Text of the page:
Monday, August 2, 2010

The Guilt Trip - A Mother's Legacy to her Daughter

"Do you have plans tonight?" my mother asked me one Friday night when I was 15 years old.

"Yeah...I was going to go hang out with Wanda and Wendy," I replied, know exactly what was coming.

Silence.

"Well, if you have no real plans, I was hoping to go out tonight." Mom liked to go to Bingo.

"But it's Friday night, Mom, and I've been in all week.  So, I was kinda looking forward to getting out." I said, knowing that she was going to accuse me of "backtalking" her.

"Fine.  Go out then.  I'll stay home...again." she offered, staring at the television.

"No, Mom...You go out, I'll stay home with Lenny," I conceded. 

I have a brother who is 10 years younger, so growing up I spent a lot of time caring for him, helping him with homework, preparing his breakfast before school, babysitting, etc.

"No, really. Go out Kelly.  I don't mind.  I'll stay home."

All of a sudden, instead of pleading to go out, I'd be begging her to let me stay home.  Oh yes; she's that good.

Needless to say, I'd stay home, and Mom went out the door each time this situation arose knowing that her manipulation with guilt produced desirable results each and every time.

Today, I'm 41.  My mom lives alone, because her living with me just wasn't working for me.  And today, the guilt trip is still her preferred method of getting me to volunteer to do things I hadn't planned on doing.

Take today, for instance...My phone rings and once I looked at the call display, I rolled my eyes and thought to myself, I guess I'm going to be running out today.

"Hello," I said, with an obvious lack of enthusiasm.

"Hi," Mom replied, sounding all sick and miserable.  "What are your plans for the day?"

"Not much, I was just going to do my thing on the computer." (I've learned to never ask why she is asking, or how she's feeling.)

Silence.

"Kelly, I was feeling so good this morning. I really was, so I got dressed and ready to go do some grocery shopping, but then I started to have stomach problems.  It's been a couple of hours now and it's not getting any better."

"Oh, really?" I say, again with a lack of enthusiasm.

"I was really hoping to get out today because I'm out of everything.  But that's okay, I've gone a lot longer than this without food before. I can drink black coffee and make these few cigarettes last until I'm feeling better and can get out."

You know what happens next, right? I offer to drop everything I'm doing to go get what she needs.  Now I know you may be thinking that any daughter would gladly inconvenience herself to make sure her mama has what she needs.  And I agree with that - in normal relationships.  The thing is, my mother hasn't been out of her apartment in weeks.  This phone call happens about twice a week.  She has it made.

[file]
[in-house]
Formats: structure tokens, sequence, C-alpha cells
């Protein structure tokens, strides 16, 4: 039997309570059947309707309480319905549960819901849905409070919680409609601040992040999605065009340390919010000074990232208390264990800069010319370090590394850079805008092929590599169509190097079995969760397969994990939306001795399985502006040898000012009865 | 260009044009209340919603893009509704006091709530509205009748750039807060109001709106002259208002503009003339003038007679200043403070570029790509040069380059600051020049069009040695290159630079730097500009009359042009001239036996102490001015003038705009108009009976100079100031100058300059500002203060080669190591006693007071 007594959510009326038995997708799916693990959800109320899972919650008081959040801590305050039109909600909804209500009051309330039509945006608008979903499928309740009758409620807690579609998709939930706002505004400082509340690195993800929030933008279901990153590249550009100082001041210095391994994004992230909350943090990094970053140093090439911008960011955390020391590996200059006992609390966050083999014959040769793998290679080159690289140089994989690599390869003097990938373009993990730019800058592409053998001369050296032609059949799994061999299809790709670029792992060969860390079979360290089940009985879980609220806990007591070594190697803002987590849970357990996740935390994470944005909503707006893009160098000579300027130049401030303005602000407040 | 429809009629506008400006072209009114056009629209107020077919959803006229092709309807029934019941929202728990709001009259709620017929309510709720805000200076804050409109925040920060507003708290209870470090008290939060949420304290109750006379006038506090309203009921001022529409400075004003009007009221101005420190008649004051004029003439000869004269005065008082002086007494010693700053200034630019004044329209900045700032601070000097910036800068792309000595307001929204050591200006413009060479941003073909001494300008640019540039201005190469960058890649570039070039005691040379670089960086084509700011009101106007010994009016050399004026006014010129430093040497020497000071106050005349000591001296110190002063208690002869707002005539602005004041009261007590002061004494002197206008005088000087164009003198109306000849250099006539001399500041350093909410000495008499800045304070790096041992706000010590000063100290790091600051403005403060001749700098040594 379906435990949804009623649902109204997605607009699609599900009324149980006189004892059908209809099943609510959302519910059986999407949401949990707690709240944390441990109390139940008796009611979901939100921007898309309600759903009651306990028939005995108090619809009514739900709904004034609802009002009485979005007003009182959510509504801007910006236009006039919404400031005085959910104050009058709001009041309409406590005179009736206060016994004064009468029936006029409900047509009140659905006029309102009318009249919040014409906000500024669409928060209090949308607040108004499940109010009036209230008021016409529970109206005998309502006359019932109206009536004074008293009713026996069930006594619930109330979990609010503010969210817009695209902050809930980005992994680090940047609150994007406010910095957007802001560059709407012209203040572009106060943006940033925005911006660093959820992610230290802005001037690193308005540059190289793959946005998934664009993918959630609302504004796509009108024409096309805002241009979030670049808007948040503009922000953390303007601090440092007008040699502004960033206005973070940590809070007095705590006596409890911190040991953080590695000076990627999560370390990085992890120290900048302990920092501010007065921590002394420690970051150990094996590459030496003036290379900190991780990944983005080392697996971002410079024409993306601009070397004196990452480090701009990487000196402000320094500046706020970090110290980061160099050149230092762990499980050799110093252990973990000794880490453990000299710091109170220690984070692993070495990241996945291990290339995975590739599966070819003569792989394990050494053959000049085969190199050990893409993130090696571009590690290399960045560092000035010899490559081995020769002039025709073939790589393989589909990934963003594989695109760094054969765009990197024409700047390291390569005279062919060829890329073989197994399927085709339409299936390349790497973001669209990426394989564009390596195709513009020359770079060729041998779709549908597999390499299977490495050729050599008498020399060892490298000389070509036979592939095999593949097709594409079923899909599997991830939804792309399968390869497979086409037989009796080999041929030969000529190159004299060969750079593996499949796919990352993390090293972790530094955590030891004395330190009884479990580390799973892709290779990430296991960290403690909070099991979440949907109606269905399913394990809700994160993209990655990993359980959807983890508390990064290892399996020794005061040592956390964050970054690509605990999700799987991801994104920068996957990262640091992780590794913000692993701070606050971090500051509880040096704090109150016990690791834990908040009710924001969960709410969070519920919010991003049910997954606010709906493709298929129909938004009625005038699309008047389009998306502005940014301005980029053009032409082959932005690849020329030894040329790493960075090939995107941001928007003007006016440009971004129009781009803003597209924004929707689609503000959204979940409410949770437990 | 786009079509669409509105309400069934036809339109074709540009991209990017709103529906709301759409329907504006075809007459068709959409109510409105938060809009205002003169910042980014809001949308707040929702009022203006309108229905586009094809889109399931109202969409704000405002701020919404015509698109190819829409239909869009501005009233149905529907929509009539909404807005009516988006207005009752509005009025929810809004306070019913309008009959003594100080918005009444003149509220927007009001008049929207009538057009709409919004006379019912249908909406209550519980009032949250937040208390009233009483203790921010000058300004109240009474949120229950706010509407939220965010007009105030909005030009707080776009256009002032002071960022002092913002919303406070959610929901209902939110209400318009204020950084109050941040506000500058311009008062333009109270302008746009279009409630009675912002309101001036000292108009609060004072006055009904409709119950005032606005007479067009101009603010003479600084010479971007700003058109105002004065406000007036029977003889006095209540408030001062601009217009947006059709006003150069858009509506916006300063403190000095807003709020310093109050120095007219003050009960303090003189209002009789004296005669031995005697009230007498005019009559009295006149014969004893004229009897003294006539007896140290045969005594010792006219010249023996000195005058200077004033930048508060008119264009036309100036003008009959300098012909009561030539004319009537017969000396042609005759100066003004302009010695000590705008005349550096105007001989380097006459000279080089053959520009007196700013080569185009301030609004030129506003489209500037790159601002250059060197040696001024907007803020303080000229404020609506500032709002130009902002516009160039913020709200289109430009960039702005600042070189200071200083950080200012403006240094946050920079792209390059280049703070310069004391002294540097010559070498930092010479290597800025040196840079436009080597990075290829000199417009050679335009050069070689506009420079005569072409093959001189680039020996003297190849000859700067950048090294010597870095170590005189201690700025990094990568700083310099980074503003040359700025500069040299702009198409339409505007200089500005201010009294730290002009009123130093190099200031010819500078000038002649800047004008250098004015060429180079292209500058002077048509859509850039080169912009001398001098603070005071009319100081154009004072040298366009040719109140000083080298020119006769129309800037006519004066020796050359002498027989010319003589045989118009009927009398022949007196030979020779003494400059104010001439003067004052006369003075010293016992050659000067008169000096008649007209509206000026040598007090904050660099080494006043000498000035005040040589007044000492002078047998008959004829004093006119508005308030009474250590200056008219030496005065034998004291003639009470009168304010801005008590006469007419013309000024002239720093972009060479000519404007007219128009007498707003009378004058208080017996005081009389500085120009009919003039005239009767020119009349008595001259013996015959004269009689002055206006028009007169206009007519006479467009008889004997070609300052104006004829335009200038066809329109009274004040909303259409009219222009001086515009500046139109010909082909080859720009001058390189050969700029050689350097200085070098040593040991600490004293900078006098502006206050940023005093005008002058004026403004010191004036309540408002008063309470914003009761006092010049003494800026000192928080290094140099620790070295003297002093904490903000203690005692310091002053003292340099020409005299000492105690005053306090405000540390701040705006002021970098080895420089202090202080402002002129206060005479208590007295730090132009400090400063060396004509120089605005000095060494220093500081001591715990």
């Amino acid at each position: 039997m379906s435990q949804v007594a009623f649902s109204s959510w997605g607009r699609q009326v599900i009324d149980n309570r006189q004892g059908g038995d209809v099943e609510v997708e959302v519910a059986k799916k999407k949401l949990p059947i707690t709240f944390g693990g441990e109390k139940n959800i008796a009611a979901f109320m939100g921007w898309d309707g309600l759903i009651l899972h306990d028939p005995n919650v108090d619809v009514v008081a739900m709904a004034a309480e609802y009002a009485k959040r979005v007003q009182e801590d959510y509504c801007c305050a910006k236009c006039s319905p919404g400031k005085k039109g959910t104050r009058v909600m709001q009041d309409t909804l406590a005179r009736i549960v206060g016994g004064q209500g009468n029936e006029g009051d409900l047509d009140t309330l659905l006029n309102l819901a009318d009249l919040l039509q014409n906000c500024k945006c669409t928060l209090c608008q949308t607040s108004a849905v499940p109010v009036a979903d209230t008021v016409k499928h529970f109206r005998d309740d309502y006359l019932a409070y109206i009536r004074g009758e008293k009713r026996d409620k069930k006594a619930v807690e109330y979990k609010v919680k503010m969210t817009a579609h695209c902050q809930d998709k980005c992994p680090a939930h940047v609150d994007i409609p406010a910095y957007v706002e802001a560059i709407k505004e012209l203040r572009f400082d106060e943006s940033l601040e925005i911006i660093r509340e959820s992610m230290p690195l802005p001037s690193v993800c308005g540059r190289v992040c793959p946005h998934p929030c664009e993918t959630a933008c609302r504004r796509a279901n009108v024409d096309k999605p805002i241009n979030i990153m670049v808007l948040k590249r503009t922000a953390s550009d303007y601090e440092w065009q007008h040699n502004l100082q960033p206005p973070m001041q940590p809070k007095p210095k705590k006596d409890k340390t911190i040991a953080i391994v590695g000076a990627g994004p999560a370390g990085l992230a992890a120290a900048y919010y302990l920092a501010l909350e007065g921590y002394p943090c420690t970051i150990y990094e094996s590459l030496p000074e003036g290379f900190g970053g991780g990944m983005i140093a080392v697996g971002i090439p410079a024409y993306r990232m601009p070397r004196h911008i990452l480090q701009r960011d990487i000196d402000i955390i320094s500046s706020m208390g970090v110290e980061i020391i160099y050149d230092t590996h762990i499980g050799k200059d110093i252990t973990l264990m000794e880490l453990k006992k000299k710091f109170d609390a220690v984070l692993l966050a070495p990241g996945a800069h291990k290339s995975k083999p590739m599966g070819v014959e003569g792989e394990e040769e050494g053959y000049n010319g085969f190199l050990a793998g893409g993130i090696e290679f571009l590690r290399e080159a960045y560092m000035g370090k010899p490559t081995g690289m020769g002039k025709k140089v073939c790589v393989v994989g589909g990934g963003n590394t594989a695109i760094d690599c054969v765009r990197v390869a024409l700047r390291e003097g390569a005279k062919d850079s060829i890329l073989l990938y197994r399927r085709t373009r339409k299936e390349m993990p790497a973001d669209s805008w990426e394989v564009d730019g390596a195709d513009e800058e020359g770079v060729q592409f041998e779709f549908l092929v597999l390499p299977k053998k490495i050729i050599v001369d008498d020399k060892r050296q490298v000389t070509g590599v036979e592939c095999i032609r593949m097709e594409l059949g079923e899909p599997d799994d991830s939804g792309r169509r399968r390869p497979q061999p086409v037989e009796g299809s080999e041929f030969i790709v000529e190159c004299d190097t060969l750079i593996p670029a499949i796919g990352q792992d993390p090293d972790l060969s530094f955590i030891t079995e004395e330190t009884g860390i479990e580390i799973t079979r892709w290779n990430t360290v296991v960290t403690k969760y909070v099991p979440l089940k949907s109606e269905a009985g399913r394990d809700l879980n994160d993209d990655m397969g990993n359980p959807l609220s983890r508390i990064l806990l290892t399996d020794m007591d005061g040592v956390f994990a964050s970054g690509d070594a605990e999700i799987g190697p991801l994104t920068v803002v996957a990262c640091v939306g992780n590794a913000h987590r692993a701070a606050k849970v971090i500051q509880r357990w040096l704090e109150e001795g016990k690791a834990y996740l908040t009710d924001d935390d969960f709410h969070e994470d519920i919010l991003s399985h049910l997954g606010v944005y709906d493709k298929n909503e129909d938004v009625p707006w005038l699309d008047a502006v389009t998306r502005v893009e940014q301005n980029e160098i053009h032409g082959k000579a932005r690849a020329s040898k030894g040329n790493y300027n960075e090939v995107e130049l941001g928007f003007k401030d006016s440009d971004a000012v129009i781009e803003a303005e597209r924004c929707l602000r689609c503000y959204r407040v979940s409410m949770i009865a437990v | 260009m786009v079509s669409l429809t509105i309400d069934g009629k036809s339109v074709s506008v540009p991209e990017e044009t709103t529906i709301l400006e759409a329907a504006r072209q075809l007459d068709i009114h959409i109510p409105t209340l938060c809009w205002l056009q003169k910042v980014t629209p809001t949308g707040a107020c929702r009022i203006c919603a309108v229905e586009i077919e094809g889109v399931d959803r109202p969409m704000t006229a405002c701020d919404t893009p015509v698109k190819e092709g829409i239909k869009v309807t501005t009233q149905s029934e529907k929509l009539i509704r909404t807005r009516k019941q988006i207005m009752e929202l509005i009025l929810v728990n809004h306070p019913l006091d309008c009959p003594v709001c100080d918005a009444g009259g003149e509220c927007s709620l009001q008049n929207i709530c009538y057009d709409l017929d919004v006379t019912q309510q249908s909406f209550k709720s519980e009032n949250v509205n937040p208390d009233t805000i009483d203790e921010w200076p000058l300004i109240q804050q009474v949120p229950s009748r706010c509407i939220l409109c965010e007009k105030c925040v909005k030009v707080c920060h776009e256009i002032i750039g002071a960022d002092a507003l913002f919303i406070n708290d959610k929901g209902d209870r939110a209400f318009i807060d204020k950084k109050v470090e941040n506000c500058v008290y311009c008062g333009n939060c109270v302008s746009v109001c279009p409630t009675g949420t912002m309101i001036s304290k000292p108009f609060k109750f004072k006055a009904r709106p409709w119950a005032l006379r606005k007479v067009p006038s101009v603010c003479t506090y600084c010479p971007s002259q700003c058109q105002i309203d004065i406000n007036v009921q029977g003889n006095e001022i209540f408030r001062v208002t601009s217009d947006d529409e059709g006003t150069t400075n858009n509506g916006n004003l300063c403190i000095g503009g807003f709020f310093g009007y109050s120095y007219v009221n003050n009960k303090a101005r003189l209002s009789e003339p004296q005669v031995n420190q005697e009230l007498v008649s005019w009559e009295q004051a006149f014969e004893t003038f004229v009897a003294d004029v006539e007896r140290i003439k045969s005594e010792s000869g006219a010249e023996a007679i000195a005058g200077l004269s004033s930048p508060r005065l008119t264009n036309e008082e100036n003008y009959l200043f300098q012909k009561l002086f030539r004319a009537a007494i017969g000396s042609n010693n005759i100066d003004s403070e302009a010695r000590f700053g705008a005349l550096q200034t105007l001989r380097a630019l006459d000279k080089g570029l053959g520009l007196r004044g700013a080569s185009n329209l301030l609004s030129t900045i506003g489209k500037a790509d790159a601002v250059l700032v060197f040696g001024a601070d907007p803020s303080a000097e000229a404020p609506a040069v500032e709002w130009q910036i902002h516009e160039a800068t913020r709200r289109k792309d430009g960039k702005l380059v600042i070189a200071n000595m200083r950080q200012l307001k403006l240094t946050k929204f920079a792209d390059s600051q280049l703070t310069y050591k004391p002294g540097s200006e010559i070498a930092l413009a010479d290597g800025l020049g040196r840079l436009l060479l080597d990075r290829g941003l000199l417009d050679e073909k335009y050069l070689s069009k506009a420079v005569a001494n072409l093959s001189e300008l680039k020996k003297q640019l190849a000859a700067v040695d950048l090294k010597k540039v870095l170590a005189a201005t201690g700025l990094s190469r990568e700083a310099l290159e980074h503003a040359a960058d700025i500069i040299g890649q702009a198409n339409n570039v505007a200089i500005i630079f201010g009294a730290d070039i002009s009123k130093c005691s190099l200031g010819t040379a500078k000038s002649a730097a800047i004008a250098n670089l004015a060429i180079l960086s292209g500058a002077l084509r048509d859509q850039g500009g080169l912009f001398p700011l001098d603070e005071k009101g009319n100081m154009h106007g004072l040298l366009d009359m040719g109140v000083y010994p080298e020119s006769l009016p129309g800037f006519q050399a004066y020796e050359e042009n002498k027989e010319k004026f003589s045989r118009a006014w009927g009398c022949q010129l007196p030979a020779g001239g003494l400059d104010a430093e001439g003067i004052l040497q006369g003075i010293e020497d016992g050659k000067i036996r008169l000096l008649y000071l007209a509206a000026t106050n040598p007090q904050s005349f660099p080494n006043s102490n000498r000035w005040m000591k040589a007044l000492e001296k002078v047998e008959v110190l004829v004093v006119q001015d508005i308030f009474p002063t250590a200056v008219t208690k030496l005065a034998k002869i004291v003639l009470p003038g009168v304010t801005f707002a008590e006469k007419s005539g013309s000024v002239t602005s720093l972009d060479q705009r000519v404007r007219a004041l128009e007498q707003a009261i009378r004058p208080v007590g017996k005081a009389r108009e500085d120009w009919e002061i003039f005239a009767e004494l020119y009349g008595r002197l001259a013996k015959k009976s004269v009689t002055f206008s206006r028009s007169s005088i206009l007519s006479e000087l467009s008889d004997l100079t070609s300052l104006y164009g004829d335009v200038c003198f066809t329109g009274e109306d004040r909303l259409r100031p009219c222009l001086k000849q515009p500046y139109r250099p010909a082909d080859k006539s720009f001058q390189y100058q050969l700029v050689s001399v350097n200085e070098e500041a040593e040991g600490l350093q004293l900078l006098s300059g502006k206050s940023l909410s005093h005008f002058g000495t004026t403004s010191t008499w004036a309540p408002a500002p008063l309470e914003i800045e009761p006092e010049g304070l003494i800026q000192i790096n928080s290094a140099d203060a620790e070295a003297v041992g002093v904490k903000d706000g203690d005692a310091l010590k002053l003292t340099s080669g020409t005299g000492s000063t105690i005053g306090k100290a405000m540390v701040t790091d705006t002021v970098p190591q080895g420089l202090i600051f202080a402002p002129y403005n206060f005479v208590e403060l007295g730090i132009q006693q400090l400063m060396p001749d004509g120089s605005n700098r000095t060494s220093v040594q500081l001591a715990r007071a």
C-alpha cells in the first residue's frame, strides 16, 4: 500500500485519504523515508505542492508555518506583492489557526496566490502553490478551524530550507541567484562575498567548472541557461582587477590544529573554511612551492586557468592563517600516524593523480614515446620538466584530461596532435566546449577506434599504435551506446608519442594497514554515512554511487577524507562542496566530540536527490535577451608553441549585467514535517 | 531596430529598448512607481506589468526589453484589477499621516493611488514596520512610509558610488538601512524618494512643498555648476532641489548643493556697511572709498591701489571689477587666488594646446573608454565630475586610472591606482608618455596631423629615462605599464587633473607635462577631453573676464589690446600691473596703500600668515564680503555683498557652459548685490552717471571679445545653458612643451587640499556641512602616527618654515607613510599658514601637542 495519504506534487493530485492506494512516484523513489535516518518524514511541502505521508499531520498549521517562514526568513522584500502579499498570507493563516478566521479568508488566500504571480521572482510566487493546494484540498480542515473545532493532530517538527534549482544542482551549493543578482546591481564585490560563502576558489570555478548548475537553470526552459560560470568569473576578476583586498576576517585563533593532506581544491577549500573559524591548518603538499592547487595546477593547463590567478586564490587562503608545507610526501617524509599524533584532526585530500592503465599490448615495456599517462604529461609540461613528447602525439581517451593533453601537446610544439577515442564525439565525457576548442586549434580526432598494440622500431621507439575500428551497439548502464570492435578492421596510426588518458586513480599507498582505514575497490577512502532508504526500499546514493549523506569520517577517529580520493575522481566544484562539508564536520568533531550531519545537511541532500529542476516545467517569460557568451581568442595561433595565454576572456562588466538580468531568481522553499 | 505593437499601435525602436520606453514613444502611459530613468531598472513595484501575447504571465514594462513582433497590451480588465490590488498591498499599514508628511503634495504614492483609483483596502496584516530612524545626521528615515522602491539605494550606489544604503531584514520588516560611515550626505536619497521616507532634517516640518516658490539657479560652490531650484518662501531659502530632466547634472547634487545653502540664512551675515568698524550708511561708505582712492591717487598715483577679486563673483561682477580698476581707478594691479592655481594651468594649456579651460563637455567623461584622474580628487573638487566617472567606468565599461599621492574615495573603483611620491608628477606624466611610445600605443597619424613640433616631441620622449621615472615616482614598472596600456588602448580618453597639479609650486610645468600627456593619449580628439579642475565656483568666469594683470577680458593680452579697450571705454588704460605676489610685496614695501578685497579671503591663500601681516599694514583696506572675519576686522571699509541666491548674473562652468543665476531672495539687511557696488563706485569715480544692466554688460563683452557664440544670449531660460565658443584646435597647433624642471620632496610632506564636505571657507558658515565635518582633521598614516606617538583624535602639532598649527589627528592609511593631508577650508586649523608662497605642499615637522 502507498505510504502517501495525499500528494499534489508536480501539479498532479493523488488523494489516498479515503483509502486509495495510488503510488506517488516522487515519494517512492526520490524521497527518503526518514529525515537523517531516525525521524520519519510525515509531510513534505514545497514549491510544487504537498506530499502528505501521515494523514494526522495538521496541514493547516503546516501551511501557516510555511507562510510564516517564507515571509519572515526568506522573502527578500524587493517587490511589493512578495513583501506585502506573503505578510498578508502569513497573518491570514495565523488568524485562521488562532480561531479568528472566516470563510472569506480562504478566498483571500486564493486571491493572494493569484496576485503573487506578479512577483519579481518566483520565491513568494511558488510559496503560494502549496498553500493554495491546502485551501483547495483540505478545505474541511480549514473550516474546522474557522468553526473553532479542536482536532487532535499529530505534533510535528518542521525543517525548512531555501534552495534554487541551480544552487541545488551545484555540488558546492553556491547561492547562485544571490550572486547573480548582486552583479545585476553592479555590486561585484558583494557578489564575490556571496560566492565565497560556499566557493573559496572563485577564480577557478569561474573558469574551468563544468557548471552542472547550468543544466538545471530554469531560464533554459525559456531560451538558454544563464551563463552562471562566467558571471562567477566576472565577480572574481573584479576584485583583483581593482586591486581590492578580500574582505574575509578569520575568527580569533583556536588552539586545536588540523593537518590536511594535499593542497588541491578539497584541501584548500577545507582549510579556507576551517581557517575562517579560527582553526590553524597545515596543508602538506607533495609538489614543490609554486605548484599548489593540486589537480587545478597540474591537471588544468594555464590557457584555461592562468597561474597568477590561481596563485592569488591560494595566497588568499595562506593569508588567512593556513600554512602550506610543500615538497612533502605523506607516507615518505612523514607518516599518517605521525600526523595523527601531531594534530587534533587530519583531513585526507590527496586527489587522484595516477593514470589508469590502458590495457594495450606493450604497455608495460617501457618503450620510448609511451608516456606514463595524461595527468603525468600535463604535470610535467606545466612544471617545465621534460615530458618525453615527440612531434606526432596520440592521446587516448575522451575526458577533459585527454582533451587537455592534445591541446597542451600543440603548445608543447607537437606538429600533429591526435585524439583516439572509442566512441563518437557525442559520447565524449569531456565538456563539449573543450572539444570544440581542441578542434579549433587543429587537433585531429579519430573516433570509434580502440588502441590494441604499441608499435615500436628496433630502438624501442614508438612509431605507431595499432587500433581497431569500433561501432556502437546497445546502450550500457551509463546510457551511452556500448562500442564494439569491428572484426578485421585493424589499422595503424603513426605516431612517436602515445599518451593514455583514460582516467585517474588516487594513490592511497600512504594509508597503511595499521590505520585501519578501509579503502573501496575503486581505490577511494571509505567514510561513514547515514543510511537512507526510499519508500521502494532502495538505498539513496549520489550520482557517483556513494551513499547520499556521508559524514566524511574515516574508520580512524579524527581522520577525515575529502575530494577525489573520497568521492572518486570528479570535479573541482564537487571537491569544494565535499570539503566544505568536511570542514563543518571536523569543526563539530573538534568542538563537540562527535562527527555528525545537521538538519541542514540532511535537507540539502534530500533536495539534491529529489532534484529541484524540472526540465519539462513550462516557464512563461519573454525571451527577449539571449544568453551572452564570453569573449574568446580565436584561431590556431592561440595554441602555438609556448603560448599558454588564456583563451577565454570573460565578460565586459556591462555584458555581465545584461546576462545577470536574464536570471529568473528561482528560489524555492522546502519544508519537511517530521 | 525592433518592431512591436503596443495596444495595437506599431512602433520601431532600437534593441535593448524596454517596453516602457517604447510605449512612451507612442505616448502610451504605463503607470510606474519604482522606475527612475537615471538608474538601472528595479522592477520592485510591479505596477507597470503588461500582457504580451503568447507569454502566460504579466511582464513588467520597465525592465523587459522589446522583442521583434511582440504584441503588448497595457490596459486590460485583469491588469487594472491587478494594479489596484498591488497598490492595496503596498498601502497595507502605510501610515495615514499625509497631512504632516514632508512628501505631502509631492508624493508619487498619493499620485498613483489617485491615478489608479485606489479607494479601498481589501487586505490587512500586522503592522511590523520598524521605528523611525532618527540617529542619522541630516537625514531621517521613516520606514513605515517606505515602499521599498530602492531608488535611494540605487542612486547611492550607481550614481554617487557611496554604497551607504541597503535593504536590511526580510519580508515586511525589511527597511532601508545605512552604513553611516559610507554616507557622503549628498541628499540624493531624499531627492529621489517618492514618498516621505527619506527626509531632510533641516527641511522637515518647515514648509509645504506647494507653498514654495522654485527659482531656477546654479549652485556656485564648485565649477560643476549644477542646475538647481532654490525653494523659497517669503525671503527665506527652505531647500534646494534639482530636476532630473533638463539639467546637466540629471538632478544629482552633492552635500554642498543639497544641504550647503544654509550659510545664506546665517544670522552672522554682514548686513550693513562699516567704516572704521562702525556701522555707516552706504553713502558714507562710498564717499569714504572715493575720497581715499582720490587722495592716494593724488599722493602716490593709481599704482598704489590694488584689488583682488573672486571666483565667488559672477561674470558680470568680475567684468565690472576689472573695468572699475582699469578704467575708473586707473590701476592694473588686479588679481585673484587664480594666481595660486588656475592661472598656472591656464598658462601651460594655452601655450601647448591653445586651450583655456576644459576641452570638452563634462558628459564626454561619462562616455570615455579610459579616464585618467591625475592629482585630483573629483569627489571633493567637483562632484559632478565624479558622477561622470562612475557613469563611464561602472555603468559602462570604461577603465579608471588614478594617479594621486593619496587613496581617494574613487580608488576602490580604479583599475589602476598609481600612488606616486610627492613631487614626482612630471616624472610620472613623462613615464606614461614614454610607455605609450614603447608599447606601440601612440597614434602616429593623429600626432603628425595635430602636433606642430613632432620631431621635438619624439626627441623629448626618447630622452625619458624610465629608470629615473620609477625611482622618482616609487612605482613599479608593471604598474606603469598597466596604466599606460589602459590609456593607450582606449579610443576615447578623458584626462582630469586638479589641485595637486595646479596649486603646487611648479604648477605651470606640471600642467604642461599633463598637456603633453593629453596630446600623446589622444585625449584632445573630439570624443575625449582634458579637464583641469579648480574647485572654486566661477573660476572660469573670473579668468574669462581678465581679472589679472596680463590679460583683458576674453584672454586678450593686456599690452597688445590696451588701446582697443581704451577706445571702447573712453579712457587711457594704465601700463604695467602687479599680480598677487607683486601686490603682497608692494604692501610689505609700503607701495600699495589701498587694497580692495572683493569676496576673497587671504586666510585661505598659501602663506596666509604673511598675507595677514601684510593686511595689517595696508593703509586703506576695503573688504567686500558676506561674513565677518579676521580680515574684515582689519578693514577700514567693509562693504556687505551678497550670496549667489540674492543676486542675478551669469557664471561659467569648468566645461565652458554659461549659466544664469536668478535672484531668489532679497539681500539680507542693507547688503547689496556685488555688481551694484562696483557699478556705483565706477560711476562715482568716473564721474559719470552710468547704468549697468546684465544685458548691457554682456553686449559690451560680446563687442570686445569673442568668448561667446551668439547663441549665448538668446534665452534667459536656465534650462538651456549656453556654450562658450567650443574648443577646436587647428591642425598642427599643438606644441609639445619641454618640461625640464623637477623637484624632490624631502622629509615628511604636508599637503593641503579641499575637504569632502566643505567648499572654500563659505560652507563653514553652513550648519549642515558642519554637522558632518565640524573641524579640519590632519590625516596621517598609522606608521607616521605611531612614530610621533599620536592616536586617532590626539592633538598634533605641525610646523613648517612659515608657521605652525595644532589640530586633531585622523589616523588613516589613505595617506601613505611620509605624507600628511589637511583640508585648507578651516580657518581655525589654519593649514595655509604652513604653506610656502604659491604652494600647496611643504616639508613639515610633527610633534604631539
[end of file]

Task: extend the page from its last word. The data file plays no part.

But the wonderful thing about my mother is that she has never asked me to do anything for her.  I always volunteer. The sad thing is, I always volunteer because my mother is very skilled with "the guilt trip."

It's a legacy that she's leaving me.  I have a 14 year old son.  A few months ago he asked me to please never buy him clothes from Walmart; his friends at school make fun of him. So, when it came time to replace his worn out skater shoes, he asked me for a particular brand that all the kids were wearing. I gave him a limit of $50, but after looking around the stores with him, it was evident that we weren't getting the shoes he wanted for less than $100. 

I caught myself using my mother's technique when I said, "I'll buy them for you but I'm going to have to wait to get those orthotics I desperately need.  But that's okay; I've gone this long without them - I can wait another month or two."  What did I just say?

My son replied with, "No, Mom.  That's okay.  You need the money for your orthotics.  I'll wait until you can afford it."  I immediately suspected that I had passed on the "guilt trip" gene to the next generation, but one look in his eyes put me at ease.  He was genuinely sincere and selfless.

Needless to say, he got his skater shoes, and I got piece of mind knowing that my legacy to him is still to be determined.

I'll talk at ya tomorrow.

Kelly



4 comments:

Hilary Melton-Butcher said...

Hi Kelly .. gosh I can understand your feelings .. I really cannot deal with those sort of people. My mother thank goodness was never like that - and is not now - despite being bedridden for 4+ years .. I count myself lucky - there are other things .. but life is life .. manipulation is too awful. Sounds like you've 'done good' .. very good with your son.

I'm sorry to hear your mother passed on at the end of last year .. with thoughts and keep the happy memories of her dear to your heart .. Hilary

bearledunn said...

Jordon has always been a wonderful little man!
As soon as I read this, I guess he would say that!
Good love him xxoo

J.L. Campbell said...

The good thing in all of this is the fact that you caught on early to what you were doing and decided on another course of action. :D

Stratoz said...

wonderful post. Wisdom sometimes shows up after we say things, like when you almost guilt tripped your son. Have a great weekend.